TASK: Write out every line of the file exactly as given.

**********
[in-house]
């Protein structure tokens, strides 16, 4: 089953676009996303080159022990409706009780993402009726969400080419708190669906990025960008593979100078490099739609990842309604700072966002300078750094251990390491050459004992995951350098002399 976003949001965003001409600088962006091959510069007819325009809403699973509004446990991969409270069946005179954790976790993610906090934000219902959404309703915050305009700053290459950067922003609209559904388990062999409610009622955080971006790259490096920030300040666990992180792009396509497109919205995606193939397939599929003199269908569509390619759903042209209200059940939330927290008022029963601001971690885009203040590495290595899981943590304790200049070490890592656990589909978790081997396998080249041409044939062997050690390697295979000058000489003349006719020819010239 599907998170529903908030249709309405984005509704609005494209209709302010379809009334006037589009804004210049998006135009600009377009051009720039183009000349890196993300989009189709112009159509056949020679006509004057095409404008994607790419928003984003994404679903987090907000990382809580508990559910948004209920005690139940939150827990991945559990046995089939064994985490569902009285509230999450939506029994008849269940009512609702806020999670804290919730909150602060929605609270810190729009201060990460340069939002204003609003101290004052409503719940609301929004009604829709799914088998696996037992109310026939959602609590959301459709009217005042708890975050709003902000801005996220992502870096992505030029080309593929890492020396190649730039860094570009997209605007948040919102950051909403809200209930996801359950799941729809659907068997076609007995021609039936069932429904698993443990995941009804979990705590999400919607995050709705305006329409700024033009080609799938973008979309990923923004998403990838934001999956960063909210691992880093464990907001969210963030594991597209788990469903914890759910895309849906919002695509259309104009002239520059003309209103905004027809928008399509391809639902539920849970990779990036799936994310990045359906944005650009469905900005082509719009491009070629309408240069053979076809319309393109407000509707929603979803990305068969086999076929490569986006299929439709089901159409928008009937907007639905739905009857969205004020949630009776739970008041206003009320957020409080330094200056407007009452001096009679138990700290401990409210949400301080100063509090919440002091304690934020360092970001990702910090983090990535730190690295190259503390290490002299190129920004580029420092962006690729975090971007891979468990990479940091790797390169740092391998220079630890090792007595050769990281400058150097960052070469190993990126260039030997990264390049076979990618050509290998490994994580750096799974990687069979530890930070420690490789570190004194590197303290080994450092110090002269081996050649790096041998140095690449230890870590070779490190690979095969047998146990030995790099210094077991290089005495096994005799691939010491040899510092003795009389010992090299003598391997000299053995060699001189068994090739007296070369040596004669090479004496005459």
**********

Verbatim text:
[in-house]
């Protein structure tokens, strides 16, 4: 089953676009996303080159022990409706009780993402009726969400080419708190669906990025960008593979100078490099739609990842309604700072966002300078750094251990390491050459004992995951350098002399 976003949001965003001409600088962006091959510069007819325009809403699973509004446990991969409270069946005179954790976790993610906090934000219902959404309703915050305009700053290459950067922003609209559904388990062999409610009622955080971006790259490096920030300040666990992180792009396509497109919205995606193939397939599929003199269908569509390619759903042209209200059940939330927290008022029963601001971690885009203040590495290595899981943590304790200049070490890592656990589909978790081997396998080249041409044939062997050690390697295979000058000489003349006719020819010239 599907998170529903908030249709309405984005509704609005494209209709302010379809009334006037589009804004210049998006135009600009377009051009720039183009000349890196993300989009189709112009159509056949020679006509004057095409404008994607790419928003984003994404679903987090907000990382809580508990559910948004209920005690139940939150827990991945559990046995089939064994985490569902009285509230999450939506029994008849269940009512609702806020999670804290919730909150602060929605609270810190729009201060990460340069939002204003609003101290004052409503719940609301929004009604829709799914088998696996037992109310026939959602609590959301459709009217005042708890975050709003902000801005996220992502870096992505030029080309593929890492020396190649730039860094570009997209605007948040919102950051909403809200209930996801359950799941729809659907068997076609007995021609039936069932429904698993443990995941009804979990705590999400919607995050709705305006329409700024033009080609799938973008979309990923923004998403990838934001999956960063909210691992880093464990907001969210963030594991597209788990469903914890759910895309849906919002695509259309104009002239520059003309209103905004027809928008399509391809639902539920849970990779990036799936994310990045359906944005650009469905900005082509719009491009070629309408240069053979076809319309393109407000509707929603979803990305068969086999076929490569986006299929439709089901159409928008009937907007639905739905009857969205004020949630009776739970008041206003009320957020409080330094200056407007009452001096009679138990700290401990409210949400301080100063509090919440002091304690934020360092970001990702910090983090990535730190690295190259503390290490002299190129920004580029420092962006690729975090971007891979468990990479940091790797390169740092391998220079630890090792007595050769990281400058150097960052070469190993990126260039030997990264390049076979990618050509290998490994994580750096799974990687069979530890930070420690490789570190004194590197303290080994450092110090002269081996050649790096041998140095690449230890870590070779490190690979095969047998146990030995790099210094077991290089005495096994005799691939010491040899510092003795009389010992090299003598391997000299053995060699001189068994090739007296070369040596004669090479004496005459």